can anyone recommend a sedative that will semi-knock out my cat so I can bathe her and trim her back end?
she's 18 lbs, and very strong. she bit the groomer the last time I took her in to have her bathed and ended up in spca quarantine for 10 days (and 200.00 later). I need to be able to bather her because she is too fat to groom her own back end. apparently her weight problem genetic and cannot be resolved even though she is on a strict low carb/grain diet. I cannot bathe her unless i can drug her a little. I dont' want to knock her out, just dope her enough to where she doesn't care that she's getting bathed and trimmed.
on Apr 21st 2009
- This question is closed.
I had the exact same problem with my "little" girl. She was 20+ pounds and long haired. She could not groom her rear end area and had chronic cystitist. I tried sedation at home with Rx from vet, I think it was amnitriptilyne(? sp). I tried one dose and even a double dose per the vet's instructs and could not handle her without being bitten. The drugs made her groggy and wierd but never "calm" to groom. Being that heavy/big makes it harder to "handle" them. I would have to take her to the vet and they would use gas anesthegia to knock her out and they would shave her rear end for me. She had to be knocked out, just dopey did not work. The stress of a bath overpowered the drugs. The only other suggestion is use a non-scented baby wipe if she will tolerate it without harm to you. Good luck, I know your frustration.
answered on Apr 23rd.
Your vet needs to RX a sedative. You'll need to schedule a visit for them to RX the drug. Please do not use OTC medicines on your kitty as they can actually be fatal.
Hunter answered on 4/21/09. Helpful? / 2
Your cat's weight problem may be due to too many calories rather than the content of the food. My Spike is overweight, and I had the vet calculate how many calories he needed per day to lose weight. The vet said that it didn't matter what I fed him so much as the calorie count. The amount of food a cat needs on a diet is actually quite small, but a too sudden weight loss can result in fatal liver disease, so try to get your vet to set up a calorie-based diet plan and see if that works. Even a pudgy cat is better than a fat one. As for sedatives, good luck. Harvey has had both Valium and Xanax, prescribed by the vet, and they only gave him rubbery legs and made him sleepy; they didn't work for his hostility/aggression. Antidepressants, including Prozac, can be used for various behavioral issues, including aggression, but that doesn't seem to be what you need. You can also try Feliway or herb products, which may or may not mellow her out.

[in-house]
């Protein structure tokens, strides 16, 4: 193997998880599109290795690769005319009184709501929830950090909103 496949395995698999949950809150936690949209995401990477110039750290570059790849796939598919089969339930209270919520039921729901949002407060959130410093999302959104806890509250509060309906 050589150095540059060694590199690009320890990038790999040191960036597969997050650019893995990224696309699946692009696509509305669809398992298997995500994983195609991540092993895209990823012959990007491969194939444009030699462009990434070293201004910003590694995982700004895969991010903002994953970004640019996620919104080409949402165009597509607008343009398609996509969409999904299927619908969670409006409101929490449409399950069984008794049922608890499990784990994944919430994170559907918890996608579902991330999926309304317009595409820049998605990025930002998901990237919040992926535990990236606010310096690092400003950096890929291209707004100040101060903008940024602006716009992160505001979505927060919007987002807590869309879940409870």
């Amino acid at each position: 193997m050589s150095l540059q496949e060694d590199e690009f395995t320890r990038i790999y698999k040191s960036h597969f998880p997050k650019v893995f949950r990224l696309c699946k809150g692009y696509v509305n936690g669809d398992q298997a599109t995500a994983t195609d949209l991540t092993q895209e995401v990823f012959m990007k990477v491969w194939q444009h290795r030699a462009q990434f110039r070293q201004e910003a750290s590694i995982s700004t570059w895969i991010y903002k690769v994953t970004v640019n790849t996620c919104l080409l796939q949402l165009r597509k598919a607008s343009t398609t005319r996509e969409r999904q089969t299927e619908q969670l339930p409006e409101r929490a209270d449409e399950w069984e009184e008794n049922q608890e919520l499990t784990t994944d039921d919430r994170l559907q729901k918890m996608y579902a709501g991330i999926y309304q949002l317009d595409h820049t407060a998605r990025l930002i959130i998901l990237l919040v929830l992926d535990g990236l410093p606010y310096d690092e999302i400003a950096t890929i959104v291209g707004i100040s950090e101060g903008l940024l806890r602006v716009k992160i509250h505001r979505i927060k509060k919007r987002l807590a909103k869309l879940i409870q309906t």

Spike answered on 4/22/09. Helpful? / 0
Definitely only use a sedative prescribed by your veterinarian. Make sure you let him know that she may need a little stronger sedation than just making her a little sleepy so as to avoid her aggressive reactions. I agree with one of the other replies regarding her diet, she can still eat quite well with a calorie controlled diet. You may even be able to find some good recipes for low calorie but delicious meals for her. Also try playing with her more often to stimulate exercise, any exercise is better than none and it's a little hard to train a cat to a leash unless you have done it from kitten stage (I did this with one of my previous cats and she ended up loving the harness because she associated it with going outside to play). Even a feather on a stick, a small rolled up ball of aluminium foil....anything that will promote movement..... Good Luck :)
Jinxie answered on 4/22/09. Helpful? / 0